The media writes what sells, what gets people engaged and talking. Screenshotting or referencing headlines drives people to go looking for the articles. When the press realizes that certain types of articles are doing well, they are going to write more of them. When they realize that people enjoy bullying literal children on the internet, they are going to bully those children.

It absolutely enrages me that anyone thinks any child can be subject to this kind of treatment. It makes me viscerally angry to hear people trying to justify this treatment of literal children. We all know why certain kids are being attacked and its not because of what they are doing or saying or how they are dressing; after all, they are just kids and they are still learning.

These kids are being attacked because you hate their parents.

You are allowed to have whatever opinions you want to have about the adults. But let's make something clear: none of the adults did anything all weekend that anyone could legitimately criticise. They showed up in support of the Queen. They did their jobs. They honoured her Majesty. The entire weekend was carefully planned to ensure the drama of the last two years was nowhere to be seen. The focus was on the Queen and the future of the monarchy and they demonstrated what a wonderful future that will be.

You are attacking a four year old because the narratives you have been telling yourself the past two years aren't true and that enrages you. The weekend went absolutely perfectly for every single party involved (except for maybe Bo-Jo) and that pisses you off.

The Cambridges are a loving and affectionate family who take their jobs as representatives of the crown with the utmost seriousness but know when it is appropriate to let go and have a bit of fun. They aren't briefing the press against anyone and they are close with their family. The Sussex's aren't trying to overshadow the Queen or bring the drama back to her doorstep during these celebrations. They are living privately much of the time and they weren't trying to drop a bomb on the family this weekend.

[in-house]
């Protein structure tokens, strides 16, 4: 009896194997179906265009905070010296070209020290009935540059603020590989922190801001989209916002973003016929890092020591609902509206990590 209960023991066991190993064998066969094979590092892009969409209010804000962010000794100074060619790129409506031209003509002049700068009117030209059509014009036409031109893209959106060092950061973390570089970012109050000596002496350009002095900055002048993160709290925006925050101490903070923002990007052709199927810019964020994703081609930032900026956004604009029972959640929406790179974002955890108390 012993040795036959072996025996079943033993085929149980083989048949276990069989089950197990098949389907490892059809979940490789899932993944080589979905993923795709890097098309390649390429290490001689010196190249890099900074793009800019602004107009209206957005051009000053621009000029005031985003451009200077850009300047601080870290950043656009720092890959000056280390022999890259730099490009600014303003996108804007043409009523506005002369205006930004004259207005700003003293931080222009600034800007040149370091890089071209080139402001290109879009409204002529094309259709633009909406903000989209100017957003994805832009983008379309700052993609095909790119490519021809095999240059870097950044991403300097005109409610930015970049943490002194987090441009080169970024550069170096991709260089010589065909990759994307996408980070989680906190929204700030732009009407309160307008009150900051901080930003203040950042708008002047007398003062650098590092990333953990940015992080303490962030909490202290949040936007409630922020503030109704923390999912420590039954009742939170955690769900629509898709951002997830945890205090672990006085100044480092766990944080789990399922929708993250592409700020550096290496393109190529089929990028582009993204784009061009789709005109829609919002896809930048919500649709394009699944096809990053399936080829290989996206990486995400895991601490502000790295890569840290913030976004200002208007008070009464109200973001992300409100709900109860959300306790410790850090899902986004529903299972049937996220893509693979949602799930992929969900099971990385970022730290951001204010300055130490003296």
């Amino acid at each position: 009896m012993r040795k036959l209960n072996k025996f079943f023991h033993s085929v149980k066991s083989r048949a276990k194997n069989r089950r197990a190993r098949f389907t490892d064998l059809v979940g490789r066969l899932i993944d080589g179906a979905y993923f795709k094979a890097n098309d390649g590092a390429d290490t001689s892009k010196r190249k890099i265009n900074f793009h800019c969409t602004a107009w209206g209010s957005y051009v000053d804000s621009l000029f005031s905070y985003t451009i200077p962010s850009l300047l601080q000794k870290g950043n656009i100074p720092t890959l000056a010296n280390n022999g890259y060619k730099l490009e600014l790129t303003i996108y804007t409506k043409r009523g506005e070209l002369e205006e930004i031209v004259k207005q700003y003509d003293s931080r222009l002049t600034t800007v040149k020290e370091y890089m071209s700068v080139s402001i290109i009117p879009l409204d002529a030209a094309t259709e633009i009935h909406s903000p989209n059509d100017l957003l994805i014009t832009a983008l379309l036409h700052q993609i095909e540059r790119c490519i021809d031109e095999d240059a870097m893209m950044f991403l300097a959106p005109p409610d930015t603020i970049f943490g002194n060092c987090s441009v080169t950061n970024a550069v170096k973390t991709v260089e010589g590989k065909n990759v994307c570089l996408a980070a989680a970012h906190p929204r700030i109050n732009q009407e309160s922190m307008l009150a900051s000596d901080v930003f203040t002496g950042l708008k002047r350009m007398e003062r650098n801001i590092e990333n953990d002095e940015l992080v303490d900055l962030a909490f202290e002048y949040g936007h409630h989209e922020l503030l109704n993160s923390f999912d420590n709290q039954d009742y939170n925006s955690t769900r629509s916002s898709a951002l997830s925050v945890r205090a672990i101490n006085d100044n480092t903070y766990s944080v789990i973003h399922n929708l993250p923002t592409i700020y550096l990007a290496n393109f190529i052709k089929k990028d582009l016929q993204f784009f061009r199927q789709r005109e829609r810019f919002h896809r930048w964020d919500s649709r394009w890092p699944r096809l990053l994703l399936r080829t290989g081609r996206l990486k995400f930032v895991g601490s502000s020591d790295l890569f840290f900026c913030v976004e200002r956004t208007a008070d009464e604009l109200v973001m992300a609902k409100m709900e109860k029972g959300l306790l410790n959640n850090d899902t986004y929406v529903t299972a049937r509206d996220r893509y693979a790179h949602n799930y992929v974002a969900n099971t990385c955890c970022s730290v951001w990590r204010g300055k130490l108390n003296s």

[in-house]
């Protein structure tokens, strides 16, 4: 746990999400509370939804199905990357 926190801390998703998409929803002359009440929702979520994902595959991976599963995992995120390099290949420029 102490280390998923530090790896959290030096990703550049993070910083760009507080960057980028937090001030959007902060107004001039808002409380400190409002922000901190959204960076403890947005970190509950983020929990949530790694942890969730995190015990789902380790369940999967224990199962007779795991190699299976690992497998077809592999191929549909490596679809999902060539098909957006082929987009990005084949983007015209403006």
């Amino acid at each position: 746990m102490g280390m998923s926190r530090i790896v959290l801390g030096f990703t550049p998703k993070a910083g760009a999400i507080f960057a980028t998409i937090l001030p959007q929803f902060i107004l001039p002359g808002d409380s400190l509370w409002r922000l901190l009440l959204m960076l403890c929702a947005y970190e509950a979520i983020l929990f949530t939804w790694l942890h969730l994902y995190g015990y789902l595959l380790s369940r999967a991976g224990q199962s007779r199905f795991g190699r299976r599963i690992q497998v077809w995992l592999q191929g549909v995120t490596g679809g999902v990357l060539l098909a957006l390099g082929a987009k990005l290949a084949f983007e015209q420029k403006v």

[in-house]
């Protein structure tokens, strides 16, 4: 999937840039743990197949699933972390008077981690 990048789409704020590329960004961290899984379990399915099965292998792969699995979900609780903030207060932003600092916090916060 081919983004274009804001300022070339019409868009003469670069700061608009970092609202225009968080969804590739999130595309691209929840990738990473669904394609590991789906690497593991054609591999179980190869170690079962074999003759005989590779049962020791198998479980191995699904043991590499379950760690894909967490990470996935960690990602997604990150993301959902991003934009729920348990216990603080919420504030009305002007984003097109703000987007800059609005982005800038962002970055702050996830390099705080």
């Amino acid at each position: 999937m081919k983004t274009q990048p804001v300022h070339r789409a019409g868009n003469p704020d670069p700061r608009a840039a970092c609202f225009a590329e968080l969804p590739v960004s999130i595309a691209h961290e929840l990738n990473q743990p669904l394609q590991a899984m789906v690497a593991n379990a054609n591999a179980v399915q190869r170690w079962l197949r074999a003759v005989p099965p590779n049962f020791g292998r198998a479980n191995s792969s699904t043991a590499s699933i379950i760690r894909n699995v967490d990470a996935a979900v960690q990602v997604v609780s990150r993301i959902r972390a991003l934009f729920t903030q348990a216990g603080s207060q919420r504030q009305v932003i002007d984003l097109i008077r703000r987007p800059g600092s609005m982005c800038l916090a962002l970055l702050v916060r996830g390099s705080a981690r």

There was nothing to criticise because they refused to play the game people have been expecting them too. They rewrote the rule book and made it work for everyone in order to keep the peace. Therefore, you've turned to attacking literal children in order to avoid the cognitive dissonance of realizing you are wrong.

Now the one thing we can all hopefully agree on is that kids shouldn't be responsible for their parents. They should be able to grow up in peace and they should never be subjected to online bullying just because they are public figures. They are, however, growing up publicly and people will want to talk about them. In order to ensure we are all on the same page about what we can and can't say about literal children online, I've compiled a little list about what is fair to comment on.

  • Wow, they are so beautiful/cute/handsome/pretty/sweet/lovely/adorable/kind

  • I think they sort of look like their mother/father/grandmother/grandfather/uncle/aunt/cousin

  • They've grown so much, they are so handsome/beautiful/tall/handsome/sweet

  • I love their top/hair/shoes/clothes

  • They have the most beautiful/pretty/gorgeous/handsome (insert physical characteristic here i.e. eyes, hair, nose, face etc.)

  • They have so much energy, it's adorable/sweet/lovely/fun/enjoyable to see that

  • I bet their personality is so kind/sweet/energetic/funny/serious/witty/cute/shy

  • I think they are probably the smartest/funniest/kindest/sweetest kid in their class

  • There are so many people! This could be quite overwhelming/overstimulating/difficult/strange for them but I empathize/understand why they might seem a little shy/overwhelmed/rambunctious/uncertain about it, they are just kids.

  • They did such an amazing/incredible/wonderful/brilliant job today!

  • I think they are really close with their mother/father/grandmother/grandfather/uncle/aunt/cousin! They look like they are having fun/enjoying themselves/really love playing with (insert person here)

Now, this isn't absolutely everything but I hope you enjoyed it & it gives a fairly good idea of what is appropriate and what isn't. And if you are ever unsure about whether something you are saying is crossing the line ask yourself this: Would I be offended or hurt if someone I didn't know ever said this about me or my child?

And the answer is: if you had to ask yourself this question then don't post it. If you have a single doubt that this could be misconstrued or used negatively then don't post it.